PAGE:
For me, as I mentioned earlier, recognizing my sexual orientation and beginning to accept it happened within the crucible of Southern Baptist Theological Seminary where I was a student. I had had virtually no prior interactions with people whom I knew to be gay. I did not want that to be who I was. Few people, I believe, desire a life of oppression, ridicule and scorn (hence my belief that sexual identity is not chosen). So I entered a several-year process of self-condemnation, trying to force myself into society’s mold (dating guys), feeling like I was not worthy of love, but by this time well into my MDiv program. At the same time, the relationship I had with another female student during that time felt so deeply meaningful and satisfying, that I could not deny those feelings either. So I was in a conundrum. “Am I called to ministry or am I gay” felt like a real question for awhile. Do I leave and try to find work in a different field? Do I pretend this is not who I am and hope it will go away? Do I lead a double life? The double life was my answer for more years than I wanted it to be. But for a long time that was the best I could do to honor who I was and somehow still hold onto the belief that I could still be loved and called by God.

        I think that the process of “coming out of the closet” is about simultaneously confronting the cultural homophobia AND our internalized homophobia. The two are inextricably linked, and the coming out process involves both the internal and the external confrontations in a sort of dance with each other. For some people with a very strong sense of self, and who may be less influenced by society’s expectations, coming out is a clear dismissal of any internalized homophobia. For others, coming out in safe and affirming places is a means of finding support to overcome the internalized homophobia. I’m not sure if this makes sense, or if it answers your question. Feel free to rephrase or follow up if I’m not there yet.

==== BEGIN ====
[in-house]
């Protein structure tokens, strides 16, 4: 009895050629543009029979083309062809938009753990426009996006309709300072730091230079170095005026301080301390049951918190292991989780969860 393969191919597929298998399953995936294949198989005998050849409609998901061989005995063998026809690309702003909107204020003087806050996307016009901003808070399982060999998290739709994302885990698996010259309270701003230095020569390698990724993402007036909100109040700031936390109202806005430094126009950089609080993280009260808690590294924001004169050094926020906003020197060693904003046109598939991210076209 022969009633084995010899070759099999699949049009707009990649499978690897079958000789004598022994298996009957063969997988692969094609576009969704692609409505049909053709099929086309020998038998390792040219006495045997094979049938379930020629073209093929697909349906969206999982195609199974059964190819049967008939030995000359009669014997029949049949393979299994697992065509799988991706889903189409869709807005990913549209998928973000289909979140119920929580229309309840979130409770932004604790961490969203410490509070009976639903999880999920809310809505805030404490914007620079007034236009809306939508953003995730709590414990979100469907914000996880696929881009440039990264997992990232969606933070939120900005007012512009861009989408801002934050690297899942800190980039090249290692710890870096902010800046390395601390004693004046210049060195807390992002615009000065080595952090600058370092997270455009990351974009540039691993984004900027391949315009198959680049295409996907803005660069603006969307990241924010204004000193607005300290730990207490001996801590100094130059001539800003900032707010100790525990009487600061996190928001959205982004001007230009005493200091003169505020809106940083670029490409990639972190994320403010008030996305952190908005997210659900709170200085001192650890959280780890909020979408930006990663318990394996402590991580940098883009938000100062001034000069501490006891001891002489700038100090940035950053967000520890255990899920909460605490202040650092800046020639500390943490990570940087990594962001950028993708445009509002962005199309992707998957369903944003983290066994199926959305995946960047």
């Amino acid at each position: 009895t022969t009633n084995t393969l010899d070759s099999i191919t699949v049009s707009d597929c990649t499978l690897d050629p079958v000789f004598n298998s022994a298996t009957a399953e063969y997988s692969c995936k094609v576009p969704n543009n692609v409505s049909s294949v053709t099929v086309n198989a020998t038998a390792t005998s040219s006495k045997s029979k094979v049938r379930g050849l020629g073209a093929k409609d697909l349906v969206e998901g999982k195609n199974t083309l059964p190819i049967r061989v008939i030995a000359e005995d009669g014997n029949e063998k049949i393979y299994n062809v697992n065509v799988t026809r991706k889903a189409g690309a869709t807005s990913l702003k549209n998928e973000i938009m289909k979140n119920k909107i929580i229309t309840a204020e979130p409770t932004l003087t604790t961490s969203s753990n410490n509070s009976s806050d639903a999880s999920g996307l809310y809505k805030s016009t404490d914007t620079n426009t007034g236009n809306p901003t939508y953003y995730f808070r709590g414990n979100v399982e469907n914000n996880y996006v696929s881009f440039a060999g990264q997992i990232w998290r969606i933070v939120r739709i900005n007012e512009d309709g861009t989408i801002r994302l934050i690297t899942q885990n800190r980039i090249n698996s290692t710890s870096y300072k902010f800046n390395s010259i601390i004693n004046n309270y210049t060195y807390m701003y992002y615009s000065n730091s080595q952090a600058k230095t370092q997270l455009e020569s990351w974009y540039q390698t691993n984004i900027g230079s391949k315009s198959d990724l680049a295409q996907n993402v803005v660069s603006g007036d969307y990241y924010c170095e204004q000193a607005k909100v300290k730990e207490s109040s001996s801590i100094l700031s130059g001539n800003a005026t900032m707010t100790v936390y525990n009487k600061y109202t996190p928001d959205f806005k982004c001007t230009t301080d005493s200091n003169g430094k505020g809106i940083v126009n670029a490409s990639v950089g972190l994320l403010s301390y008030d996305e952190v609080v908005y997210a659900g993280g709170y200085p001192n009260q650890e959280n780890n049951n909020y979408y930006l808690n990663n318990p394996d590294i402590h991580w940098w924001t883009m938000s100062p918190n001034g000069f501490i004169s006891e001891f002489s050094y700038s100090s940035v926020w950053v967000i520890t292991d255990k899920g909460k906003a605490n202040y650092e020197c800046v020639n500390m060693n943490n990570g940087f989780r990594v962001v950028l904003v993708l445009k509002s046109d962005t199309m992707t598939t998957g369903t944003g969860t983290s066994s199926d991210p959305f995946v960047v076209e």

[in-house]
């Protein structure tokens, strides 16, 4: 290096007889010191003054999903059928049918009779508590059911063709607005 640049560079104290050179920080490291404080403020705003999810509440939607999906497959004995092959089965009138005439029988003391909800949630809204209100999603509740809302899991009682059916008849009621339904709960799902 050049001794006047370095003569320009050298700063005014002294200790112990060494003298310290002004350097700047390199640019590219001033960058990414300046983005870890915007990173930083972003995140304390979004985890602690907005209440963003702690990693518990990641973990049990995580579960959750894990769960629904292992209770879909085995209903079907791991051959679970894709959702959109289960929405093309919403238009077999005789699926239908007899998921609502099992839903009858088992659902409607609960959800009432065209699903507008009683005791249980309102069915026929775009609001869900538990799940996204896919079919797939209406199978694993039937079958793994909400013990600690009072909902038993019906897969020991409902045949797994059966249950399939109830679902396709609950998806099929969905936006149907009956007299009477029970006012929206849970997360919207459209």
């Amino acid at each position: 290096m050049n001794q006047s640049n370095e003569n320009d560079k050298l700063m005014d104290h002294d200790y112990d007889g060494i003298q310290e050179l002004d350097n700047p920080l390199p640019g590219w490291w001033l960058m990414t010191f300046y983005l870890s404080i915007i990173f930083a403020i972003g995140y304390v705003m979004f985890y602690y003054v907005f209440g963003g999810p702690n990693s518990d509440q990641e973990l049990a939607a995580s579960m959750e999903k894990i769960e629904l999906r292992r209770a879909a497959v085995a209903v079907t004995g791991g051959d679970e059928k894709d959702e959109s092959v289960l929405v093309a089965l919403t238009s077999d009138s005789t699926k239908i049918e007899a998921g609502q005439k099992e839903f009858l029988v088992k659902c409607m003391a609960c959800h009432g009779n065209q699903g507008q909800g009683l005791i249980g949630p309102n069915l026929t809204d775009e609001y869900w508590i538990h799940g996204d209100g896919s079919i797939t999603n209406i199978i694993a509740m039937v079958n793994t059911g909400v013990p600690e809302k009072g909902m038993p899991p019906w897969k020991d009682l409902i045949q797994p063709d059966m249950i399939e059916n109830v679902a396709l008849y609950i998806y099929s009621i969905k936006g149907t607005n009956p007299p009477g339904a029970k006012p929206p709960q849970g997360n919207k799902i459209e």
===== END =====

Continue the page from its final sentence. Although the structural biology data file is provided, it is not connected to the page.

• #5002

        Joy Freeman
        Participant
        @jfreeman

        Melanie,

        Yes this is what I was trying to wrap my words around, the extreme internal vulnerability to oneself as they deconstruct embeded theology and beliefs from childhood and up and construct new, more authentic ones.  Thank you for so elloquently responding and helping me get my own thoughts more solidified in my own head – and heart.

        Joy

    • #4981

      Mary M. Wrye
      Member
      @mmwrye

      Good morning all,
      As I read and ponder your posts, I have thought about discussions I have had with patients and their long time partners about their legal rights to make health care decisions. I have encouraged them to do the paperwork to make things legal. I too live in the “blood relative” state for decision-making unless otherwise designated. I will have to say that many of those conversations have been with opposite sex couples that have been together for YEARS but just never got married. A frequent thing around here.

      I think your point, Melanie, of listening to the language is an important one. Early on, I made the mistake of assuming the relationship of folks in the room, so now I just ask “And you are her….?” That gives them room to define the relationship as they see it. And then I understand the language and the relationship.